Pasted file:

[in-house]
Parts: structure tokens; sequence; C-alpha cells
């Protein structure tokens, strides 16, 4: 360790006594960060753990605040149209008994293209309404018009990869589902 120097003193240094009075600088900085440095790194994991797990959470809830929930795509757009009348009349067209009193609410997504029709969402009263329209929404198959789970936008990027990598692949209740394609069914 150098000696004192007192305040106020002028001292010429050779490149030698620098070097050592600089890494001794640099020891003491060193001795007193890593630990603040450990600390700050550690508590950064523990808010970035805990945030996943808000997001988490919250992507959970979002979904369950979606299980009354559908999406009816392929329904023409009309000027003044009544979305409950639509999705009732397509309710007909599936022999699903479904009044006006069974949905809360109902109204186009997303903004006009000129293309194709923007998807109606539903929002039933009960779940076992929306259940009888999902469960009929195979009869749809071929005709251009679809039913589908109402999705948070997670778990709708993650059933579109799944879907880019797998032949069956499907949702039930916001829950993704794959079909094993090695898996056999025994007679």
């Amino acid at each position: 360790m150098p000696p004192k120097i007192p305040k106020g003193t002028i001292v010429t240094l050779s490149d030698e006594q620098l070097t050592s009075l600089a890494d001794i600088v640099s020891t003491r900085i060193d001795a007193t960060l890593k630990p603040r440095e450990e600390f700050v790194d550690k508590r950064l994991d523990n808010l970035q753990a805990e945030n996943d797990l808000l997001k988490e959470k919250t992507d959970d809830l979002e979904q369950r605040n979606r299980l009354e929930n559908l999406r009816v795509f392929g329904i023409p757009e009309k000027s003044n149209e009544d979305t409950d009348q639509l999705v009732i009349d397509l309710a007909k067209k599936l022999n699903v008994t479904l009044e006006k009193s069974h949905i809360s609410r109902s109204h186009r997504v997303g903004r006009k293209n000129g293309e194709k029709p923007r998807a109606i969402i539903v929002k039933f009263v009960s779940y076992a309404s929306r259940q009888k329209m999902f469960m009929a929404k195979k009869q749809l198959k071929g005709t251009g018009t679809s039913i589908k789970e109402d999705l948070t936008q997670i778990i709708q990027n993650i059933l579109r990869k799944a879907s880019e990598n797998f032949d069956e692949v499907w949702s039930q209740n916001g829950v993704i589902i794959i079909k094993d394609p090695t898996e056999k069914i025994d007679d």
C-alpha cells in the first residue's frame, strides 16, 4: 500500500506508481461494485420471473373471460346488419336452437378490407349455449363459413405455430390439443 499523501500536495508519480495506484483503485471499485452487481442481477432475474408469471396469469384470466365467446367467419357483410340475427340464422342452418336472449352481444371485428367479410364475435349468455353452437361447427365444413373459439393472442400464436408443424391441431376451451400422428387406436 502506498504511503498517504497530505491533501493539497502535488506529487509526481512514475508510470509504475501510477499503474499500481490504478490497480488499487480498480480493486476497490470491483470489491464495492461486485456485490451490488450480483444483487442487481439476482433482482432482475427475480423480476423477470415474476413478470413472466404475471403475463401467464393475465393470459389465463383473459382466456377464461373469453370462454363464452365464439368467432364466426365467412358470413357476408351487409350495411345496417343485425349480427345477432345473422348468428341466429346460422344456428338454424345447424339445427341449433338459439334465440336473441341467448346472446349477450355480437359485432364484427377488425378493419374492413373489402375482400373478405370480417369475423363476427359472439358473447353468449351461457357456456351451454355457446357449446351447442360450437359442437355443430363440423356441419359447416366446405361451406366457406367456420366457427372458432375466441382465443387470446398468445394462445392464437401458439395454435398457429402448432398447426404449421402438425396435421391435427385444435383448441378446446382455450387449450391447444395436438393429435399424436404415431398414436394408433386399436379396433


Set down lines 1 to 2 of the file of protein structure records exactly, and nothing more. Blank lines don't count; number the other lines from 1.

[in-house]
Parts: structure tokens; sequence; C-alpha cells